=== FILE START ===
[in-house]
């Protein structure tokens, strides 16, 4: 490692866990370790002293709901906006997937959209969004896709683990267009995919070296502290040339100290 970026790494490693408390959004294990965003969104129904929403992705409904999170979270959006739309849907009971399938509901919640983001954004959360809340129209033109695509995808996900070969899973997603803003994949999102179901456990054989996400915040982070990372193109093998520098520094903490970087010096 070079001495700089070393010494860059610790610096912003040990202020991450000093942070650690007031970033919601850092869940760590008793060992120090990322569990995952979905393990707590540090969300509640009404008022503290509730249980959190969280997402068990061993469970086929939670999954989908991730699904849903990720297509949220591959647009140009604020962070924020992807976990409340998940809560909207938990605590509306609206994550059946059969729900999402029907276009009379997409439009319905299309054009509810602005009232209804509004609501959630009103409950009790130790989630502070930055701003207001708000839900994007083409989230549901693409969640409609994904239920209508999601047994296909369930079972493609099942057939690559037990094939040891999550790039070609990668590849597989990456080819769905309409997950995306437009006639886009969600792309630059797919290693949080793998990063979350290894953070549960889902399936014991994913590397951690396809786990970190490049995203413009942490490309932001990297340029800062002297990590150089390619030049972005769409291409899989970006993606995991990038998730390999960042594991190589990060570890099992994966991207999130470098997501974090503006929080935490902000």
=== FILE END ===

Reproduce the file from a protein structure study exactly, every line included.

[in-house]
């Protein structure tokens, strides 16, 4: 490692866990370790002293709901906006997937959209969004896709683990267009995919070296502290040339100290 970026790494490693408390959004294990965003969104129904929403992705409904999170979270959006739309849907009971399938509901919640983001954004959360809340129209033109695509995808996900070969899973997603803003994949999102179901456990054989996400915040982070990372193109093998520098520094903490970087010096 070079001495700089070393010494860059610790610096912003040990202020991450000093942070650690007031970033919601850092869940760590008793060992120090990322569990995952979905393990707590540090969300509640009404008022503290509730249980959190969280997402068990061993469970086929939670999954989908991730699904849903990720297509949220591959647009140009604020962070924020992807976990409340998940809560909207938990605590509306609206994550059946059969729900999402029907276009009379997409439009319905299309054009509810602005009232209804509004609501959630009103409950009790130790989630502070930055701003207001708000839900994007083409989230549901693409969640409609994904239920209508999601047994296909369930079972493609099942057939690559037990094939040891999550790039070609990668590849597989990456080819769905309409997950995306437009006639886009969600792309630059797919290693949080793998990063979350290894953070549960889902399936014991994913590397951690396809786990970190490049995203413009942490490309932001990297340029800062002297990590150089390619030049972005769409291409899989970006993606995991990038998730390999960042594991190589990060570890099992994966991207999130470098997501974090503006929080935490902000």